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World Review

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China

Researchers in China have conducted several studies to improve sweet potato through biotechnology. A recent report called “Sweet Potato Omics and Biotechnology in China” published in Plant Omics Journal summarizes China’s advances in sweet potato biotechnology and suggests directions for future research in this area.

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China has been using an efficient system of embryogenic suspension cultures for sweet potato genotypes since the 1980s, in which plant regeneration in different tissues via organogenesis or somatic embryogenesis have been successful. Somatic hybridization has also been utilized to overcome incompatibility between sweet potato and its relatives. The first interspecific somatic hybrid was produced by fusing petiole protoplasts of two species.

Cell-induced mutation by gamma ray irradiation and in vitro selection has also been used to produce novel mutants. Employing a method called agrobacterium-mediated transformation, researchers have been able to produce transgenic plants resistant to diseases, stresses and herbicides.

Source: Plant Omics Journal

Bangladesh

Scientists have come up with a potato variety resistant to late blight disease, viruses and drought that wreak havoc on potato production every year in Bangladesh. The National Seed Board under the agriculture ministry has already given clearance to Bari Potato-46, developed jointly by Bangladesh Agricultural Research Institute (Bari) and Peru-based International Potato Centre (CIP).

Bari and CIP will introduce the new seed variety, the first of its kind in Bangladesh, for use next season, arming farmers to fight late blight better. The fungal infection causes farmers to lose 25 to 57 per cent of their yield. The new late blight-resistant potato is also likely to help farmers save money by spending less on fungicides.

Source: The Daily Star

Mexico

A University of Florida scientist has pinpointed Mexico as the origin of the pathogen that caused the Irish Potato Famine in the 1840s, a finding that may help researchers solve the $6 billion-a-year disease that continues to evolve and torment potato and tomato growers around the world.

For more than a century, scientists thought the pathogen that caused late blight originated in Mexico. But a 2007 study contradicted earlier findings, concluding it came from the South American Andes. University of Florida plant pathology assistant professor Erica Goss wanted to clear up the confusion and after analyzing sequenced genes from four strains of the pathogen, found ancestral relationships among them that point to Mexico as the origin.

“The pathogen is very good at overcoming our management strategies,” says Goss. “To come up with better solutions to late blight, we need to understand the genetic changes that allow it to become more aggressive. By understanding past changes, we can design new strategies that are more likely to be robust to future genetic changes.”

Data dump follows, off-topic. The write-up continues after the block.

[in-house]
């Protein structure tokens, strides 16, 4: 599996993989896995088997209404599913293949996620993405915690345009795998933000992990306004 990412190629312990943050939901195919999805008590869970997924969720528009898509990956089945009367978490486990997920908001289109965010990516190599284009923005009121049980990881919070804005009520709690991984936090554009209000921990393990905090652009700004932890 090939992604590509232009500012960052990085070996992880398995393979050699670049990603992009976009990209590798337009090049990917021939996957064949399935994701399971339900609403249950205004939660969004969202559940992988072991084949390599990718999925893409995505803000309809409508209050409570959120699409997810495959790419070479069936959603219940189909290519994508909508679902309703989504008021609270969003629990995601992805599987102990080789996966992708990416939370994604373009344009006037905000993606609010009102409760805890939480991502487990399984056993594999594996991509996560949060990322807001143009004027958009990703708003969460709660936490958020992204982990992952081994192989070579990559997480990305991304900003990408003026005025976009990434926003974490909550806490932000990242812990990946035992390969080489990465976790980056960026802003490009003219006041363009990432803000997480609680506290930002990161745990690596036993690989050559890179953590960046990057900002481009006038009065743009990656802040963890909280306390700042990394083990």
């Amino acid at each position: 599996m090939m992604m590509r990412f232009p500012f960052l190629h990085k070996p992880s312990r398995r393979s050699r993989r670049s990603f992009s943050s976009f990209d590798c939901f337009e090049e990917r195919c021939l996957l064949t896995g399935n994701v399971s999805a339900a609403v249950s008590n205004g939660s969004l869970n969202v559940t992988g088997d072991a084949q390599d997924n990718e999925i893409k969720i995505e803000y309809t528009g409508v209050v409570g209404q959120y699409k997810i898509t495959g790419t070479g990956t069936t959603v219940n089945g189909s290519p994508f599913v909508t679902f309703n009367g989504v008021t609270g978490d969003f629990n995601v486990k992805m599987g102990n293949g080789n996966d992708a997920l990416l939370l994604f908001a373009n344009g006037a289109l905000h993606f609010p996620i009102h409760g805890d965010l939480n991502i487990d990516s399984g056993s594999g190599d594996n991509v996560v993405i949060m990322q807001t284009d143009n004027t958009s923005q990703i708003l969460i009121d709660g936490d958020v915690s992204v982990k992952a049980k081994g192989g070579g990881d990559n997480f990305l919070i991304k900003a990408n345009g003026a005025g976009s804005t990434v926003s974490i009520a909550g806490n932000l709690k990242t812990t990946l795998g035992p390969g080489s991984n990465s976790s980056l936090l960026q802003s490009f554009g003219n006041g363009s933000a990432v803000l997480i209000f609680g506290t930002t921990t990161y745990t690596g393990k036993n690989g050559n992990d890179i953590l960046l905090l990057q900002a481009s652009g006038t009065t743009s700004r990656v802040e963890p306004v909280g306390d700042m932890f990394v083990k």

Source: University of Florida

United Kingdom

United Kingdom research findings recently published in the journal Philosophical Transactions of the Royal Society showed that genetically modified plants in the study were not infected by late blight. Funded by the Biotechnology and Biological Sciences Research Council (BBSRC) and the Gatsby Foundation, the research indicated that in 2012, the third year of the trial, the potatoes experienced ideal conditions for late blight. None of the plants in the study were inoculated against late blight.

According to researchers, transgenic Desiree plants were 100 per cent infected with late blight by early August of that year while all of the GM plants remained fully resistant right to the end of the experiment. The trial was conducted with Desiree potatoes to address the challenge of building resistance to blight in potato varieties with popular consumer and processing characteristics.

The introduced gene, from a South American wild relative of potato, triggers the plant’s natural defence mechanisms by enabling it to recognize the pathogen. Cultivated potatoes possess around 750 resistance genes but in most varieties, late blight is able to elude them.

“Breeding from wild relatives is laborious and slow and by the time a gene is successfully introduced into a cultivated variety, the late blight pathogen may already have evolved the ability to overcome it,” explains professor Jonathan Jones from the Sainsbury Laboratory at Cambridge University. “With new insights into both the pathogen and its potato host, we can use GM technology to tip the evolutionary balance in favour of potatoes and against late blight.”

In northern Europe, farmers typically spray a potato crop 10 to 15 times, or up to 25 times in a bad year for late blight. R&D efforts are underway to replace chemical control with genetic control, though farmers might be advised to spray even resistant varieties at the end of a season, depending on conditions.

“Potatoes are important agricultural products, and their susceptibility to blight highlights the challenge of producing food in a sustainable way while minimizing effects on the environment,” says Melanie Welham, BBSRC science director. “If we are to explore alternatives to chemicals, we need scientific research on a variety of approaches and technologies that could help us.”

Source: The Biotechnology and Biological Sciences Research Council